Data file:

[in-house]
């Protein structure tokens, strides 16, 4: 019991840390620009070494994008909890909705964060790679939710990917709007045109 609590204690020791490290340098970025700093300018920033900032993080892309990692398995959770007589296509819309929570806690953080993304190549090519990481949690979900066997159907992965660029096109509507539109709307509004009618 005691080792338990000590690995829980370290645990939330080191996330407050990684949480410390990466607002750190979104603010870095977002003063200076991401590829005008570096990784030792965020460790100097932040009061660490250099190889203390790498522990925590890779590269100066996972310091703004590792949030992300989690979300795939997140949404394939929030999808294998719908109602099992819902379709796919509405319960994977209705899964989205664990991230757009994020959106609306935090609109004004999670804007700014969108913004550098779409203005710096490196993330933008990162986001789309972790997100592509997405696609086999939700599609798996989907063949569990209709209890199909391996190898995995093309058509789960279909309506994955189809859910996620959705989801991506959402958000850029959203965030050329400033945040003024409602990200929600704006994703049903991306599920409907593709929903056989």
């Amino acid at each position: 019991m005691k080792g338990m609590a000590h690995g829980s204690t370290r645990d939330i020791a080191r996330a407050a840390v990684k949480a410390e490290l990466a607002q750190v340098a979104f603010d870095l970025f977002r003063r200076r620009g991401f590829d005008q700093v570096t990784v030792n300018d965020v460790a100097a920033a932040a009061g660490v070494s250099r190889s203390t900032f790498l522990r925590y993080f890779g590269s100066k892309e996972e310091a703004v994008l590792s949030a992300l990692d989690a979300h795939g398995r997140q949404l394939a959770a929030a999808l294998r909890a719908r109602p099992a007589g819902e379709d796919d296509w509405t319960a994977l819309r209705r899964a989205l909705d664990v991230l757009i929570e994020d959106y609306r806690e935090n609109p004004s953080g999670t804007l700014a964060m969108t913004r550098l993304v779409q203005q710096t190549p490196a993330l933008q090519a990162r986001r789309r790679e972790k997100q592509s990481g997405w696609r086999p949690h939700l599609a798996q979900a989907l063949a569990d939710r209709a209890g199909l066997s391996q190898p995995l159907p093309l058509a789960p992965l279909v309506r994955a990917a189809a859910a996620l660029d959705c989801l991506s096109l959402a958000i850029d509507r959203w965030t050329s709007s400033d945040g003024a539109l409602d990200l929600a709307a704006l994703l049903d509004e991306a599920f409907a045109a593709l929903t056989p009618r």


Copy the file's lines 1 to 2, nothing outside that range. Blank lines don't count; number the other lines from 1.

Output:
[in-house]
């Protein structure tokens, strides 16, 4: 019991840390620009070494994008909890909705964060790679939710990917709007045109 609590204690020791490290340098970025700093300018920033900032993080892309990692398995959770007589296509819309929570806690953080993304190549090519990481949690979900066997159907992965660029096109509507539109709307509004009618 005691080792338990000590690995829980370290645990939330080191996330407050990684949480410390990466607002750190979104603010870095977002003063200076991401590829005008570096990784030792965020460790100097932040009061660490250099190889203390790498522990925590890779590269100066996972310091703004590792949030992300989690979300795939997140949404394939929030999808294998719908109602099992819902379709796919509405319960994977209705899964989205664990991230757009994020959106609306935090609109004004999670804007700014969108913004550098779409203005710096490196993330933008990162986001789309972790997100592509997405696609086999939700599609798996989907063949569990209709209890199909391996190898995995093309058509789960279909309506994955189809859910996620959705989801991506959402958000850029959203965030050329400033945040003024409602990200929600704006994703049903991306599920409907593709929903056989």